Use the aws_s3_bucket_object Chef InSpec audit resource to test properties of a single AWS bucket object.

Each S3 Object has a ‘key’ which can be thought of as the name of the S3 Object which uniquely identifies it.


S3 object security is a complex matter. For details on how AWS evaluates requests for access, please see the AWS documentation. S3 buckets and the objects they contain support three different types of access control: bucket ACLs, bucket policies, and object ACLs.

As of January 2018, this resource supports evaluating S3 Object ACLs. In particular, users of the be_public matcher should carefully examine the conditions under which the matcher will detect an insecure bucket. See the be_public section under the Matchers section below.



This resource is distributed along with Chef InSpec itself. You can use it automatically.


This resource first became available in v2.1.10 of InSpec.


An aws_s3_bucket_object resource block declares a bucket and an object key by name, and then lists tests to be performed.

describe aws_s3_bucket_object(bucket_name: 'test_bucket', key: 'test_object_key') do
  it { should exist }
  it { should_not be_public }


The following examples show how to use this Chef InSpec audit resource.

Test a object’s object-level ACL

describe aws_s3_bucket_object(bucket_name: 'test_bucket', key: 'test_key') do
  its('object_acl.count') { should eq 1 }

Check to see if a object appears to be exposed to the public

# See Limitations section above
describe aws_s3_bucket_object(bucket_name: 'test_bucket', key: 'test_key') do
  it { should_not be_public }

Unsupported Properties


The object_acl property is a low-level property that lists the individual Object ACL grants that are in effect on the object. Other higher-level properties, such as be_public, are more concise and easier to use. You can use the object_acl property to investigate which grants are in effect, causing be_public to fail.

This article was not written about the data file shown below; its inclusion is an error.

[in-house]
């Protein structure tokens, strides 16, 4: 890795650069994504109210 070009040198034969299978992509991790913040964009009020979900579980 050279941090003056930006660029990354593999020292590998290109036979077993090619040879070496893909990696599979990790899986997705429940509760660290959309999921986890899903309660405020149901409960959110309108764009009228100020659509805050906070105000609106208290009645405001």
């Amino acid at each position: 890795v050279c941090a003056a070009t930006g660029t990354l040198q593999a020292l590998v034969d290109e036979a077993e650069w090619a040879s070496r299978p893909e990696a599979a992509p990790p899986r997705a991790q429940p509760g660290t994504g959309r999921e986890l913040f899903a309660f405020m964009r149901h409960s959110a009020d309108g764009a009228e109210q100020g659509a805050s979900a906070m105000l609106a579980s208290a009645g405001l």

The value of object_acl is an Array of simple objects. Each object has a permission property and a grantee property. The permission property will be a string such as ‘READ’, ‘WRITE’ etc (See the AWS documentation for a full list). The grantee property contains sub-properties, such as type and uri.

object_acl = aws_s3_bucket_object(bucket_name: 'my_bucket', key: 'object_key')

# Look for grants to "AllUsers" (that is, the public)
all_users_grants = do |g|
  g.grantee.type == 'Group' && g.grantee.uri =~ /AllUsers/

# Look for grants to "AuthenticatedUsers" (that is, any authenticated AWS user - nearly public)
auth_grants = do |g|
  g.grantee.type == 'Group' && g.grantee.uri =~ /AuthenticatedUsers/


This Chef InSpec audit resource has the following special matchers. For a full list of available matchers (such as exist) please visit our matchers page.


The be_public matcher tests if the object has potentially insecure access controls. This high-level matcher detects several insecure conditions, which may be enhanced in the future. Currently, the matcher reports an insecure object if any of the following conditions are met:

  1. A object ACL grant exists for the ‘AllUsers’ group
  2. A object ACL grant exists for the ‘AuthenticatedUsers’ group

Note: This resource does not detect insecure bucket ACLs.

it { should_not be_public }

AWS Permissions

Your Principal will need the s3:GetObject, and s3:GetObjectAcl actions set to allow.

You can find detailed documentation at Actions, Resources, and Condition Keys for Amazon S3.